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'June Gloom' Contributes To Cool Weather in S. Calif.

UPDATED 2 AM PDT, June 18, 2009

By WeatherBug's Stephen Baxter

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This year has featured unusually lengthy periods of cloudy weather and cool temperatures caused by a phenomenon familiar to coastal southern California. The June Gloom continued Wednesday and more gloomy days can be expected before summer kicks into high gear.

Southern California beach-goers are well-acquainted with the low overcast that obscures the sun in late spring. The periods of frequently occurring low clouds within several miles of the coast are referred to as "May Gray" and "June Gloom," thanks to their occurrence in the transitional period between spring and summer.

This period of dreary weather should not be confused with the southern California rainy season, which spans the winter months. The June Gloom is not usually associated with much in the way of precipitation because it`s caused by something very different. Warmer air sweeping in from the interior is met by the still-very-chilly water off the coast. This clash often creates thick, low clouds and fog.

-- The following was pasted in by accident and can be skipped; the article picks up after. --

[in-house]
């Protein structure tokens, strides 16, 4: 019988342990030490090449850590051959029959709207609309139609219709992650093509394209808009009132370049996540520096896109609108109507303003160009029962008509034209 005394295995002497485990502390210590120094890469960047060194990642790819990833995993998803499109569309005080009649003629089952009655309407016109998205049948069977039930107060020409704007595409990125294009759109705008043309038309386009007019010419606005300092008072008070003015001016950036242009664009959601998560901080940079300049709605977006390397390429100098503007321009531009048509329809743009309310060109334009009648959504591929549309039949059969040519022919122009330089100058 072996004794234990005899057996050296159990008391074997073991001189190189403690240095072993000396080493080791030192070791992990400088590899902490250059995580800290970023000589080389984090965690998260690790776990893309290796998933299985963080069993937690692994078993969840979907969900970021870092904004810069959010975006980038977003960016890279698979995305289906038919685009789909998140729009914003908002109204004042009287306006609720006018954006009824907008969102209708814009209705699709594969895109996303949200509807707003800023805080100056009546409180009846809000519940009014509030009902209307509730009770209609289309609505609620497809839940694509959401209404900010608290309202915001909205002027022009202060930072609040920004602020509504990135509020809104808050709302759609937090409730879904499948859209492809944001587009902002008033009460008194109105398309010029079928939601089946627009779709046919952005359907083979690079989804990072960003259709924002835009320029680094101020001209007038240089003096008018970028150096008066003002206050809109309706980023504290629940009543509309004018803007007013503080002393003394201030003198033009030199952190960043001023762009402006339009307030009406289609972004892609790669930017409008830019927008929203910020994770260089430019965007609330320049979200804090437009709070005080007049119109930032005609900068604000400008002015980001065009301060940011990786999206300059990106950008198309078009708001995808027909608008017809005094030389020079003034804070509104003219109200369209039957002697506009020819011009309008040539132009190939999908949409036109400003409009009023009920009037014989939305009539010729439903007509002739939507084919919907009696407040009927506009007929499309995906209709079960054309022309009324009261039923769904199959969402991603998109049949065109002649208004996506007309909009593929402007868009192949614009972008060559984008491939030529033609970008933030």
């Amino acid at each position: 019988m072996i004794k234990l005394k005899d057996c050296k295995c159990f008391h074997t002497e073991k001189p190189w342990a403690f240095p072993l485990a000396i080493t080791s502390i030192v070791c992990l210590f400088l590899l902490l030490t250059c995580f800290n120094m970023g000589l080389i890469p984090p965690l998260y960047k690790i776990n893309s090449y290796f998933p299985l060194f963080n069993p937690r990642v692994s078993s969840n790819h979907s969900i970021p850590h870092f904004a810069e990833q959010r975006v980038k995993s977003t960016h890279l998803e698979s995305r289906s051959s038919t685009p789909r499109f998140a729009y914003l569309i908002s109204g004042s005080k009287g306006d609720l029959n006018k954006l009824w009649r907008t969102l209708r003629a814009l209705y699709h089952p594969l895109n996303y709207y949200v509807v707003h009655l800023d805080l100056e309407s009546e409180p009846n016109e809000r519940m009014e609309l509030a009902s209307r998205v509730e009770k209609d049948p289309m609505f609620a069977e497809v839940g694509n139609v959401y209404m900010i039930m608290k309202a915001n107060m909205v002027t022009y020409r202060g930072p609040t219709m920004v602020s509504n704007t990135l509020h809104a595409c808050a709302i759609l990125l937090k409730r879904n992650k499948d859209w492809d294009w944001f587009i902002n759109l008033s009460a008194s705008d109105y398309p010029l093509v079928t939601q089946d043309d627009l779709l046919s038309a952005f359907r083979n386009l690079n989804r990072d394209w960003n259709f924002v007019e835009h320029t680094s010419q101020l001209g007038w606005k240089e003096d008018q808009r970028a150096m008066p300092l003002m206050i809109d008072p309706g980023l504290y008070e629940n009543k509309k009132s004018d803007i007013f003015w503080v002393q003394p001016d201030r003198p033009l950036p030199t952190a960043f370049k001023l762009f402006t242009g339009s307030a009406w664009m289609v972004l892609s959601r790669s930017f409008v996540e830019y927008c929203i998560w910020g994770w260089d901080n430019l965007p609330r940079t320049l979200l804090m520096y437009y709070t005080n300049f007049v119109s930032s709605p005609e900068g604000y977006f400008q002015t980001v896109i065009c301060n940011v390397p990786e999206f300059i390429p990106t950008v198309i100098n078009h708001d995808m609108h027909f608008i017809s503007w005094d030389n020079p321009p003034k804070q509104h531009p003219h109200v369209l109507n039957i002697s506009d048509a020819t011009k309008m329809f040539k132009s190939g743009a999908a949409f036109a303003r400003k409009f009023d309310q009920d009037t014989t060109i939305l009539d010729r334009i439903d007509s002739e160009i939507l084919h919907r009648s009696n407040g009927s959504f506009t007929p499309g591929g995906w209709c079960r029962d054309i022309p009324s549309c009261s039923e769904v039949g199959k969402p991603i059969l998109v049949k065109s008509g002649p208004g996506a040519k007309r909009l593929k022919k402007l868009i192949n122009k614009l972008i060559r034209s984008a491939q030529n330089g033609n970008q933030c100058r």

Residents in San Diego and Los Angeles can typically expect May and June to provide the least amount of sunshine annually, and this year has been no exception. Through the first 15 days of June, six have been cloudy in downtown L.A. while seven have been cloudy in San Diego. In the first half of the month there have been no clear days in San Diego and only two in Los Angeles. Despite the cloudiness, San Diego has recorded only a trace of precipitation and L.A. reported 0.15 inches of rain, almost all of which occurred on June 5.

The gloomy weather this season has been enhanced by the large-scale weather pattern as well. So far this month there has been a tendency for upper-level weather systems to hang around the West Coast. This aids the cloud formation over southern California.

The greater-than-normal cloudiness has helped keep temperatures below normal from L.A. down to San Diego. While the average high in San Diego is in the mid 70s, the high temperature hit 72 on Monday for the first time since May 20.

Some reprieve from the clouds is expected as the week wears on. Thursday is expected to be the first day since May 21 that L.A. reaches a maximum temperature at or above normal. However, the first half of the weekend will bring more cloudy weather back into forecast.

So when will the dreary weather break? Warmer and sunnier weather is likely next week as the weather pattern shifts to steer systems away from southern California and winds shift offshore. Also, the slowly warming ocean waters will prevent cloud formation and allow for more sunshine heading into July and August, when southern California typically sees its warmest, driest weather.

As always, keep your WeatherBug active to receive the latest weather news and information as WeatherBug meteorologists keep a close eye on weather impacting your neighborhood.

Sources: Scripps Institute of Oceanography, University of California, San Diego and the National Weather Service

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